It is well established that courts generally enforce the strong federal policy in favor of arbitration. That is not to say, however, that a court will automatically dismiss a case subject to an arbitration clause in favor of alternate dispute resolution. Before doing so, the court must first determine whether a party has relinquished its right to arbitrate and what standard to use in making that determination. Section 3 of the Federal Arbitration Act (FAA), 9 U.S.C. § 3 , states that where there is an agreement to arbitrate, the court should stay the action pending arbitration "providing the applicant for the stay is not in default in proceeding with such arbitration." Default, however, is not defined by the FAA. Instead, the standard a court will use to determine whether a party is in default will vary depending upon jurisdiction.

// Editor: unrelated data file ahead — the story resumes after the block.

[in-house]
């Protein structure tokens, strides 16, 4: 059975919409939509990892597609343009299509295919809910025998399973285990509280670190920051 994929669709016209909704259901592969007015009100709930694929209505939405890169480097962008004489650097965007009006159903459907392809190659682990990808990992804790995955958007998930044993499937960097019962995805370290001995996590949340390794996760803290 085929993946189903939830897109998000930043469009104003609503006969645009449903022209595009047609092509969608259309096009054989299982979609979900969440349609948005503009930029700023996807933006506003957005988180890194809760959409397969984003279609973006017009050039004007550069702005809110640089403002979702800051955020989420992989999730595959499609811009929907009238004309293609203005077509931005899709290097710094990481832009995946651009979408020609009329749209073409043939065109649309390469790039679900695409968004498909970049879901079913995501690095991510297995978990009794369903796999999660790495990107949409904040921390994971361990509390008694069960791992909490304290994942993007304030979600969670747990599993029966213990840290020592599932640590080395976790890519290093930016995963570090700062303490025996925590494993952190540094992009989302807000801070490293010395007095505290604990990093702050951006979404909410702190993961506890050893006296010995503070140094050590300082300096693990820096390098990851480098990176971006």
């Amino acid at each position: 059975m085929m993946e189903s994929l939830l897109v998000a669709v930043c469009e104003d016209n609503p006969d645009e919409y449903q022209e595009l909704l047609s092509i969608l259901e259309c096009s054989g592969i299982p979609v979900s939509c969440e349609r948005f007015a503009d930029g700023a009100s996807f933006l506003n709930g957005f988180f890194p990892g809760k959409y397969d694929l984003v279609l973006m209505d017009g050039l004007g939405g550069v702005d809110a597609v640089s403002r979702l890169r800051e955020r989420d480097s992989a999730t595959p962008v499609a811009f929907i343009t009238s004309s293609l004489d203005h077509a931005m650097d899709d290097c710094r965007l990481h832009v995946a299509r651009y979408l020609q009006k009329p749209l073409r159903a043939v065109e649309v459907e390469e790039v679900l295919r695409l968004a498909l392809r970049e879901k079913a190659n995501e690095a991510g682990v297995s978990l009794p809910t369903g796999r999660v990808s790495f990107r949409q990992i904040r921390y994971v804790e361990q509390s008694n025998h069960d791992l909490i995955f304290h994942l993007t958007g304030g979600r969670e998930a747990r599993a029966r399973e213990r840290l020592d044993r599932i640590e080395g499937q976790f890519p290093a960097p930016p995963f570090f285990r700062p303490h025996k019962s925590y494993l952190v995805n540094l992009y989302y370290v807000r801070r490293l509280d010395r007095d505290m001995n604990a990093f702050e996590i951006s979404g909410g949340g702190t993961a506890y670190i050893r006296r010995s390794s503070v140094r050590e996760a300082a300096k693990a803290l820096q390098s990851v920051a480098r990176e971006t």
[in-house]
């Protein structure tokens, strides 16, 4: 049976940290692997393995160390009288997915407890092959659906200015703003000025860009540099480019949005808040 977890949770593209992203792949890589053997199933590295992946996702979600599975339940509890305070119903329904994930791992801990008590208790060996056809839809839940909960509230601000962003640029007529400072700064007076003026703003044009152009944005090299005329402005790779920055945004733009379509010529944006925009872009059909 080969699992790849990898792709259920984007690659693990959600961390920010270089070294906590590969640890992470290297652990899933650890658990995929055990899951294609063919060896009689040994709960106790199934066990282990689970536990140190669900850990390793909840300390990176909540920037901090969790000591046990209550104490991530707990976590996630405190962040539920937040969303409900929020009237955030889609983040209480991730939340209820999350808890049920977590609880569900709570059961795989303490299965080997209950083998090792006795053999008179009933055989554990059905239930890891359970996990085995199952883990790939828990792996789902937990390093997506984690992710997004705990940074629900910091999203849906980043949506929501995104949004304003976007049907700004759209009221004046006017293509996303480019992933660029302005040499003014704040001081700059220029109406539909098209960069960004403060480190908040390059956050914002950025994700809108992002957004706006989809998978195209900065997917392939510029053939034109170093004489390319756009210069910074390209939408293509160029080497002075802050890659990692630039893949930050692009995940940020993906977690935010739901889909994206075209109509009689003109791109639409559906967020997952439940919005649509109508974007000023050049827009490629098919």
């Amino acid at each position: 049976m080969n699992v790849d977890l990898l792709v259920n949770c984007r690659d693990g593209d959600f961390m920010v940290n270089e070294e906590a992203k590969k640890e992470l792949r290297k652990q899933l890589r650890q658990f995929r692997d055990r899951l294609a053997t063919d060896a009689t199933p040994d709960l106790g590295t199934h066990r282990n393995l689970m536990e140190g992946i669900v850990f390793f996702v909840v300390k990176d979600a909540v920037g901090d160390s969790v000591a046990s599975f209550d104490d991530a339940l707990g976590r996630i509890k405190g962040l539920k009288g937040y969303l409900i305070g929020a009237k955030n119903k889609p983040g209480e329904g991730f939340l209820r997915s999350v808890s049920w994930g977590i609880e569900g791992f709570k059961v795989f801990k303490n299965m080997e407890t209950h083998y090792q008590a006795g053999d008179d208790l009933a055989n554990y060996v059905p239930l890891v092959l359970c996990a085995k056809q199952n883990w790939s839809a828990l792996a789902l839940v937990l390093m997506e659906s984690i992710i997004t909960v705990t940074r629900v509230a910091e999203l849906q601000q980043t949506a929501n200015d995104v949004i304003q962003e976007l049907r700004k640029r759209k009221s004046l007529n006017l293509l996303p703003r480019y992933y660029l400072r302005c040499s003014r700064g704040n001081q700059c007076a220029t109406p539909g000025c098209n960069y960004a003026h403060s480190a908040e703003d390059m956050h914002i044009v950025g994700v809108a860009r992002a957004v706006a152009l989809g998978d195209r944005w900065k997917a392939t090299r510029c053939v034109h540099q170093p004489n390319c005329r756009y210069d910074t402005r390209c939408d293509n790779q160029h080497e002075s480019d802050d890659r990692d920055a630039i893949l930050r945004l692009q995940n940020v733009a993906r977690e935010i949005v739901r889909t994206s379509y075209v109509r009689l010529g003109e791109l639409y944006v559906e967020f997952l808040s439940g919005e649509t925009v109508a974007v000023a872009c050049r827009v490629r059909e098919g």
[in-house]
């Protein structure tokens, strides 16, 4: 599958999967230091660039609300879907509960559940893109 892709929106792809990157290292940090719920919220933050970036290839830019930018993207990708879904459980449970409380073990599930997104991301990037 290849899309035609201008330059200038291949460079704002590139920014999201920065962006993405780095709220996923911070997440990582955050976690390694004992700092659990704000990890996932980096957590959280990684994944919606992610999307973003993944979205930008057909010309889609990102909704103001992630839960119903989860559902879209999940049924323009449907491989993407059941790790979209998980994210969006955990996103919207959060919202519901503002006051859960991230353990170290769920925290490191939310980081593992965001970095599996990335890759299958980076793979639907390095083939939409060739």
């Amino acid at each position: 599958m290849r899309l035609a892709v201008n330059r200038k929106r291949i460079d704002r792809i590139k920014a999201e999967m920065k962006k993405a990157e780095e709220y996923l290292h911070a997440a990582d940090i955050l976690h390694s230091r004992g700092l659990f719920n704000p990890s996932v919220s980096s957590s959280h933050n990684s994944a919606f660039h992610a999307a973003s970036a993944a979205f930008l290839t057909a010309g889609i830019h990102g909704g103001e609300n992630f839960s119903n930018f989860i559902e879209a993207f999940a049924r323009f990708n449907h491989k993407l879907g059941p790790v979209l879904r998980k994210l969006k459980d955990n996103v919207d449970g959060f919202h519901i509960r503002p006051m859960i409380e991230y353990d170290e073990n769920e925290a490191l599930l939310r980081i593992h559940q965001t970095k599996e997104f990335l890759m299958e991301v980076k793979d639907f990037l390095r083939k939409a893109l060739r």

Two recent federal circuit court cases interpreting default under the FAA appear facially inconsistent. Taken together, however, these cases reinforce the view that prejudice to the party opposing arbitration is the key factor; and they may offer litigants guidance in understanding what may constitute waiver of the right to arbitrate.